Gala snorted, and Tylendel chuckled."She says to tell you that she's been hoping I'd 'find a nice mate and give her a chance for a little peace' for a long time. She says it's altogether disconcerting to be sidling up to a handsome stallion and find me in her head asking for bedtime stories!"

That was the last response he'd expected. Vanyel choked down a laugh. " 'Lendel, you didn't!"

He nodded, as Gala tossed her own head. "I most certainly did, but only once. It was after Nevis, and I was," he faltered, and looked to the side, "rather lonely."

Vanyel touched the hand still resting on Gala's neck. "Not anymore, I hope."

Tylendel glanced from the hand resting lightly on his own to Vanyel's face, and half-smiled into his eyes. "No," he replied quietly. "Not anymore."

The quiet, the peace of the shadowed grove let them ignore everything except each other. Caught in the spell of that place and that pose, neither paid any attention to the passing of time -

Until Vanyel stumbled forward, propelled by a hard shove in the small of his back. Tylendel grabbed him to keep him from falling, both of them too startled to do more than emit rather undignified squeaks of surprise.

Gala danced backward a few steps, making sounds Vanyel would have been willing to stake his life were laughter. It was pretty obvious that she'd shoved him into Tylendel's arms with her nose.

Tylendel burst into gales of laughter; he clutched his stomach, nearly incoherent, and gasping for breath. Gala snorted and bobbed her head, and he doubled over again.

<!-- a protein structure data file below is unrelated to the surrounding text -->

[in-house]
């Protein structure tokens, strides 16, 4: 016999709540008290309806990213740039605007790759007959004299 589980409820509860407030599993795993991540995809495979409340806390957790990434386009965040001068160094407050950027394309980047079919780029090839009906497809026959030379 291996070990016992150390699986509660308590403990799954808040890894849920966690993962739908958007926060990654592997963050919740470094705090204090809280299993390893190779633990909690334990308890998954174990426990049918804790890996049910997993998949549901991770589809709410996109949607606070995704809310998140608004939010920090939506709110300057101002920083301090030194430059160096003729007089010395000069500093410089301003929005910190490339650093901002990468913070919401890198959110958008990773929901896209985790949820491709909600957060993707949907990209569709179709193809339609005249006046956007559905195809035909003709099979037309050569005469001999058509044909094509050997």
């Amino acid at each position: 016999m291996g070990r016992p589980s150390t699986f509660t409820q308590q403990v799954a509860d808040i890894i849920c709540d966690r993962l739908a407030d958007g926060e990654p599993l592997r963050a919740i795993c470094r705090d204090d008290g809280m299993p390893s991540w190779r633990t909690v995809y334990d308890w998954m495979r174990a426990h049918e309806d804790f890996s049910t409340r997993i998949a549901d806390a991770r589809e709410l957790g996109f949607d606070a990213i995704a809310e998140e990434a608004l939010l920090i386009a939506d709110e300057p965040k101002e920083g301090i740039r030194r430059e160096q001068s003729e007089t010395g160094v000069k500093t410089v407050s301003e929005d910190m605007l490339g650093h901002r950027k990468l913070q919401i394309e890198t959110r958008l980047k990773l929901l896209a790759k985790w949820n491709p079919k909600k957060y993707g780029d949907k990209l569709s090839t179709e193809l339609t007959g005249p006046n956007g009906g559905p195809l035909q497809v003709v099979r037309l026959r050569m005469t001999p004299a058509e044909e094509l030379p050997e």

They're talking, Vanyel finally realized, as Tylendel wheezed. Or - well, I guess she's teasing him. Gods above and below, all the stories are true! I wish I could hear them.

His stomach fluttered uncertainly, and he tasted the sour bite of what could only be jealousy. Tylendel and Gala were sharing something he never could - something they'd had for years before he had come along. In this, he was, he would always be, the outsider. That realization condensed into a hard, cold lump in his throat, and besides the bitter taste of jealousy, he shivered in a sudden chill of loneliness. And just a touch of doubt.

He could really have about anyone he wanted, couldn’t he? So why should he bother with me? How can I know if he means what he told me?

But before he could throw himself into a mire of depression he found he had his hands full; keeping the trainee from falling over, while Tylendel struggled to breathe around his laughter, and gasped like a stranded fish.

"You wouldn't!" Tylendel choked, as tears ran down his cheeks, and he pulled away from Vanyel to advance on his Companion in mock threat - the effect somewhat spoiled by the fact that he had to catch hold of a tree trunk as something she "said" made him bend over again with laughter. "Don't you dare! Gala, I'll do no such thing! You rude little bitch!"

Gaia danced in place, her hooves making no sound at all in the thick carpet of needles. Her eyes sparkled with mischief, and Vanyel had, for one moment, a disconcerting double-vision image of the prancing Companion and an equally mischievous young woman of about Tylendel 's age, laughing soundlessly at her Chosen.

This was worse than before. Vanyel felt completely alone - and left altogether on the outside.